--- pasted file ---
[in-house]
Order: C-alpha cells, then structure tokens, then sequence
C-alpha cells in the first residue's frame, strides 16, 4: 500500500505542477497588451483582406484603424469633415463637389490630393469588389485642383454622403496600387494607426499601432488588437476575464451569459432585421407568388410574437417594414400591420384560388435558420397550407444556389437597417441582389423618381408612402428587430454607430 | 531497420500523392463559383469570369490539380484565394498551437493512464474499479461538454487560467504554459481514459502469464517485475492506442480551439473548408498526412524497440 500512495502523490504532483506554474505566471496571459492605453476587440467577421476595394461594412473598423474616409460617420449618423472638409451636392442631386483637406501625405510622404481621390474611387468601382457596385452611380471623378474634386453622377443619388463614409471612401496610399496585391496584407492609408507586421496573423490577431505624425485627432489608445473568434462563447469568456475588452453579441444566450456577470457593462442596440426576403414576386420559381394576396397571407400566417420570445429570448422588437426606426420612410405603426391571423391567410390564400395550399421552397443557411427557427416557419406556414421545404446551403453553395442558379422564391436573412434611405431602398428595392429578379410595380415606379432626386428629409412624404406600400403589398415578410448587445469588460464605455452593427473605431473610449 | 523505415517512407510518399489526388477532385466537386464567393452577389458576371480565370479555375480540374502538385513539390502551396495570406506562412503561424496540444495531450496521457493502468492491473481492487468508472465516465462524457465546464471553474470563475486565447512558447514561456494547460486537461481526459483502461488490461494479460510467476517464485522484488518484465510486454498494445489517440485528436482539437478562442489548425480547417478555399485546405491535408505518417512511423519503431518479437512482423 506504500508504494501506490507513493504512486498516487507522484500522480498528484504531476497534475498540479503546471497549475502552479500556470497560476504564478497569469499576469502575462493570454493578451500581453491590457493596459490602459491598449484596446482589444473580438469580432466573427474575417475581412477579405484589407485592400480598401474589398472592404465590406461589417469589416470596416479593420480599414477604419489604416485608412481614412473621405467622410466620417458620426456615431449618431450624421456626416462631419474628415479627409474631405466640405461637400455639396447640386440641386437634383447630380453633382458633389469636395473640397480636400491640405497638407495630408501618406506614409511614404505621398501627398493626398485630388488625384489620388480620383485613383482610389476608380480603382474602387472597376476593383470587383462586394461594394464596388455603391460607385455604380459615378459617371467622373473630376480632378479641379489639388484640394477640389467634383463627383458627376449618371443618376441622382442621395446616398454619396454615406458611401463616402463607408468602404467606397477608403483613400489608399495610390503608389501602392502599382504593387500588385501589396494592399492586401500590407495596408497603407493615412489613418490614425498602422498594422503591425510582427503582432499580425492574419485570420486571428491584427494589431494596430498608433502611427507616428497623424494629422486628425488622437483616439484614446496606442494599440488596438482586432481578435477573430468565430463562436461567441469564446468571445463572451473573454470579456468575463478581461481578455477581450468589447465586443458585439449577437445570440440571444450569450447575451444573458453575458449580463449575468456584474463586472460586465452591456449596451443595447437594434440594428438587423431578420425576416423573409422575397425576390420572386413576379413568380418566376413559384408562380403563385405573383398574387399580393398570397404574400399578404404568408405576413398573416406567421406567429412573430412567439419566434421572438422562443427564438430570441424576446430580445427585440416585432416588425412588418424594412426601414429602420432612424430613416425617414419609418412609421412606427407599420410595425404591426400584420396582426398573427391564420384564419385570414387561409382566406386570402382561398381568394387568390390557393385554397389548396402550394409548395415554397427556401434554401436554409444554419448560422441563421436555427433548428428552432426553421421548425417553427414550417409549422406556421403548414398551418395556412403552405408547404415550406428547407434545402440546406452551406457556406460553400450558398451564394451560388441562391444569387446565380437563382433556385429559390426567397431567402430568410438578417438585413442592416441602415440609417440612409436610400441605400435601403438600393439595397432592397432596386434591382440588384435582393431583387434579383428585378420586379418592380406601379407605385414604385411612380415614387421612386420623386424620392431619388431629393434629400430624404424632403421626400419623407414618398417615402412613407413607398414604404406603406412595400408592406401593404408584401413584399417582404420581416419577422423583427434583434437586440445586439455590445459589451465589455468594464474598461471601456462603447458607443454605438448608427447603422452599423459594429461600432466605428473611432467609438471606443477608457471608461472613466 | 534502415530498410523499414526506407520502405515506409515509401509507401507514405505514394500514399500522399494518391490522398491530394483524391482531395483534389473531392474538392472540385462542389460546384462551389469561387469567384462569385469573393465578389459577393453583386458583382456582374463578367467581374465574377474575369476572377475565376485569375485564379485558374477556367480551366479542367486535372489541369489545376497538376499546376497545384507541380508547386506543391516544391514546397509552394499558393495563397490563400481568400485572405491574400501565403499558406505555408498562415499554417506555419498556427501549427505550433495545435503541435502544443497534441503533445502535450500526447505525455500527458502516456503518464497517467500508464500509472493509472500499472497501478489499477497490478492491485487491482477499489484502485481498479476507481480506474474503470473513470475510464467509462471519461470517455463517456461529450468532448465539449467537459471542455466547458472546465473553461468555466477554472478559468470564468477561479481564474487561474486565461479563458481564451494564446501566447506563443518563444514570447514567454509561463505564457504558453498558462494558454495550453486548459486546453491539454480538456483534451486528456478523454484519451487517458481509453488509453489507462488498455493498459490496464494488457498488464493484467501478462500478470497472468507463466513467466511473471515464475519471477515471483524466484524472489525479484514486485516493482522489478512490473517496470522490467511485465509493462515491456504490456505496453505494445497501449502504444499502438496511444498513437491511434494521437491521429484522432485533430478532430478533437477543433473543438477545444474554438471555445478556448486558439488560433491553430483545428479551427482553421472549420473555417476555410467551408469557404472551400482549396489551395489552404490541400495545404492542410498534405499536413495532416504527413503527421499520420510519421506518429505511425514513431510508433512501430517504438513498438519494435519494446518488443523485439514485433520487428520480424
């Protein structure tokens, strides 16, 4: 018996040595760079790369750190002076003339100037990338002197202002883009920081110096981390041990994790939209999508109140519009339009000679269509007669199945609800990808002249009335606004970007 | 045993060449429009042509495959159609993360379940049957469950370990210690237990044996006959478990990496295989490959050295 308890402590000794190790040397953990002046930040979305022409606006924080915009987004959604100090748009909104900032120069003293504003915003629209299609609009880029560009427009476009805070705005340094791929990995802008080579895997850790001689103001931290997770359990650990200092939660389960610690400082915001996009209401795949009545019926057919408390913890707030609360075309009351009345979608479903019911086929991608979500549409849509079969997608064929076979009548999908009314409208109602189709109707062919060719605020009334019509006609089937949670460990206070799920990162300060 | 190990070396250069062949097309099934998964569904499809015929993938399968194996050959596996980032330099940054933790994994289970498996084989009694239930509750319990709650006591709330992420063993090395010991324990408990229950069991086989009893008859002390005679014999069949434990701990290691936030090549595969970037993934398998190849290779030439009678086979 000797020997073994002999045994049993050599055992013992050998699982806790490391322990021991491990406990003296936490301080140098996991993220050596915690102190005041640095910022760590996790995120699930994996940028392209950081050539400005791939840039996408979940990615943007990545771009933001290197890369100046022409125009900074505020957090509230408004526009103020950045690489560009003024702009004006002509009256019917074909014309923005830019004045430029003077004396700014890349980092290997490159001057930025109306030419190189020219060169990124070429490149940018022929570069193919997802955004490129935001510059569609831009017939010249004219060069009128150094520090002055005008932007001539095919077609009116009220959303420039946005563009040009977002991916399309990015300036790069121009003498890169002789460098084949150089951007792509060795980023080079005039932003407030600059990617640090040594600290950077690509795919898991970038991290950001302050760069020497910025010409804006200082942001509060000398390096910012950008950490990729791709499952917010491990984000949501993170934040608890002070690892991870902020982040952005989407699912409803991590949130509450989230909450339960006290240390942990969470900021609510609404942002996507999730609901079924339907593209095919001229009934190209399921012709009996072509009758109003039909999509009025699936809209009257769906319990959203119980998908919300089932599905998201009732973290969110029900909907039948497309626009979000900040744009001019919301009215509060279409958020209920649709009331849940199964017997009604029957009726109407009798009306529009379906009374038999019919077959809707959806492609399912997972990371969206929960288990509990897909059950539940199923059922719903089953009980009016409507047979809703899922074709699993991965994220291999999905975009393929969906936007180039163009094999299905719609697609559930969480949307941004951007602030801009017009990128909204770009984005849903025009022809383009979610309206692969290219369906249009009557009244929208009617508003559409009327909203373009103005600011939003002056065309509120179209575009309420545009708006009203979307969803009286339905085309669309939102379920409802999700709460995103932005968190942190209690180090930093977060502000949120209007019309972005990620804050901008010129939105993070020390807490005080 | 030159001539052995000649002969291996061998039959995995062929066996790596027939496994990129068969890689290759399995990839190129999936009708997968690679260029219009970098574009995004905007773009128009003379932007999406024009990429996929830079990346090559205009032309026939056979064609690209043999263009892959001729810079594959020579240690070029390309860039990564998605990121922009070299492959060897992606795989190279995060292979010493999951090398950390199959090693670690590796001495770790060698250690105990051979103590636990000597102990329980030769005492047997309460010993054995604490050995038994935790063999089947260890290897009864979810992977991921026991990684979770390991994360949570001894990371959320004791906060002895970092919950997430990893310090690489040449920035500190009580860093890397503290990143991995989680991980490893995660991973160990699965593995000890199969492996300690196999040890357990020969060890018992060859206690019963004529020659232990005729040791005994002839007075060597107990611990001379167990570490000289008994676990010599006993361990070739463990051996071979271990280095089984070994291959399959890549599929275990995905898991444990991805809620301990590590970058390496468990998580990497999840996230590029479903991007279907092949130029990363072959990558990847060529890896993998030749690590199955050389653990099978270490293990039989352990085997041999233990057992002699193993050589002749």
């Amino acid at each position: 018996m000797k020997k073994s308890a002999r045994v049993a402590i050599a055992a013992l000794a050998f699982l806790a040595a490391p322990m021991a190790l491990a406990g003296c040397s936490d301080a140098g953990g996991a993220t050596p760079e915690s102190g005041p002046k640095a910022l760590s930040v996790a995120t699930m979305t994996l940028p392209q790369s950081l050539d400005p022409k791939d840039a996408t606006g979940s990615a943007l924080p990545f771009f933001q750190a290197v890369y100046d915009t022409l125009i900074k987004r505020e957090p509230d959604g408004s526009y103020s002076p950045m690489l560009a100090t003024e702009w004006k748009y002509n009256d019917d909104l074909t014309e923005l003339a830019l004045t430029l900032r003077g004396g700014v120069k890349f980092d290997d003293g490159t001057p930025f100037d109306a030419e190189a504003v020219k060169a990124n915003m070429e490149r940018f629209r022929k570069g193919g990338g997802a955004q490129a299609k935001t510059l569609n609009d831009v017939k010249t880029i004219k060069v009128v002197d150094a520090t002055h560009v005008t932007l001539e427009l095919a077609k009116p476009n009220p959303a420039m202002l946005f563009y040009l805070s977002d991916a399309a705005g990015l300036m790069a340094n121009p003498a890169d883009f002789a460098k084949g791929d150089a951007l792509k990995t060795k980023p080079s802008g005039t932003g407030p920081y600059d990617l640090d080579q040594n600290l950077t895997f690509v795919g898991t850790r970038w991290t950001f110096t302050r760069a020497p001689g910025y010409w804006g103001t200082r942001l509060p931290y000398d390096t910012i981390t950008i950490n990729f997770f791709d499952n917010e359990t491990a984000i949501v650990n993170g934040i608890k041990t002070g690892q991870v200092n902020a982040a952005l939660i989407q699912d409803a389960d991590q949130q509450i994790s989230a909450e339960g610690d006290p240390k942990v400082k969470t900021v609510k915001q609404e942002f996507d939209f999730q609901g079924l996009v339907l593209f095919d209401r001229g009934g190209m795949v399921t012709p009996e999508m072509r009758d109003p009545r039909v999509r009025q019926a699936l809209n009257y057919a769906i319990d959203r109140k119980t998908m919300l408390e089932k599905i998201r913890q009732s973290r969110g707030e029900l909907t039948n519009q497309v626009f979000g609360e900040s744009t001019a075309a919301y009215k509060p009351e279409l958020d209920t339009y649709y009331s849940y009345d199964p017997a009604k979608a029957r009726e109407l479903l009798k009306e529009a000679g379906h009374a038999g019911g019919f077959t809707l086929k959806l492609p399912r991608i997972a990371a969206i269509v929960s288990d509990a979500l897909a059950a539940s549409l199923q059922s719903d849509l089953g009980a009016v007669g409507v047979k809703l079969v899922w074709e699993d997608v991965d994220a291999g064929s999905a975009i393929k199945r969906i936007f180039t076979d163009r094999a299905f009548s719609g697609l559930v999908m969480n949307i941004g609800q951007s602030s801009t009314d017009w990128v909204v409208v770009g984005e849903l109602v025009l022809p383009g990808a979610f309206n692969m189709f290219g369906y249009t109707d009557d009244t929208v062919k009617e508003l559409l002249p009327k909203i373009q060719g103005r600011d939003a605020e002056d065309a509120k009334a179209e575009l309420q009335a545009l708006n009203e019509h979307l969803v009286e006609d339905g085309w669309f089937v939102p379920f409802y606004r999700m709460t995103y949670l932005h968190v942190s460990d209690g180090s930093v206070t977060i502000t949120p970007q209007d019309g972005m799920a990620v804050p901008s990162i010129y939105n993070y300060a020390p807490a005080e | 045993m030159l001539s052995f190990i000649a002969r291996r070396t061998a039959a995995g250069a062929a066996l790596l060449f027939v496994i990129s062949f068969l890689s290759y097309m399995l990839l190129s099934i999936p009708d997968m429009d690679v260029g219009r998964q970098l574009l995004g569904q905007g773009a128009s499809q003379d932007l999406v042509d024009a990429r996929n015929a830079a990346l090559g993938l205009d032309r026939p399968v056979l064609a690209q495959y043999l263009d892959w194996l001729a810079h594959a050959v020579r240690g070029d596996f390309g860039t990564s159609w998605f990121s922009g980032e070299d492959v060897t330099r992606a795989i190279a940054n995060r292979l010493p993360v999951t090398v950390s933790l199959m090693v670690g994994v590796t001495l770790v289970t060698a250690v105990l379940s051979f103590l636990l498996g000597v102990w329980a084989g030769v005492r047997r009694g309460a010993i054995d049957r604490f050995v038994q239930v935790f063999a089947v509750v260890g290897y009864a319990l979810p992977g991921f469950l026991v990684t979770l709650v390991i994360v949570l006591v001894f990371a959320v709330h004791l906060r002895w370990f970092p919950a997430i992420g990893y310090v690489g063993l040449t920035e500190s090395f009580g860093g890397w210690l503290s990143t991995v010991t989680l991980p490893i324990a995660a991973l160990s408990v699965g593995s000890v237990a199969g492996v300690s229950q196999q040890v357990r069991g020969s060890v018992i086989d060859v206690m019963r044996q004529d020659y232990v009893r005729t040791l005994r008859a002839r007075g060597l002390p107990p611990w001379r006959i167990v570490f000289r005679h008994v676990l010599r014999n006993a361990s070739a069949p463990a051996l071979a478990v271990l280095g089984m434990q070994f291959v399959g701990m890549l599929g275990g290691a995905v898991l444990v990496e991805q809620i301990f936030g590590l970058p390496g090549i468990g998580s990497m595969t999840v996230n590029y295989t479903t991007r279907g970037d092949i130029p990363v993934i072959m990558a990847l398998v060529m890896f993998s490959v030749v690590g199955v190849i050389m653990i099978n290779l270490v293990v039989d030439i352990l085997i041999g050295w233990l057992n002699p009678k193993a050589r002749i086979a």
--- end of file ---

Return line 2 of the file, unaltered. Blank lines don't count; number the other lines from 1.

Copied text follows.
Order: C-alpha cells, then structure tokens, then sequence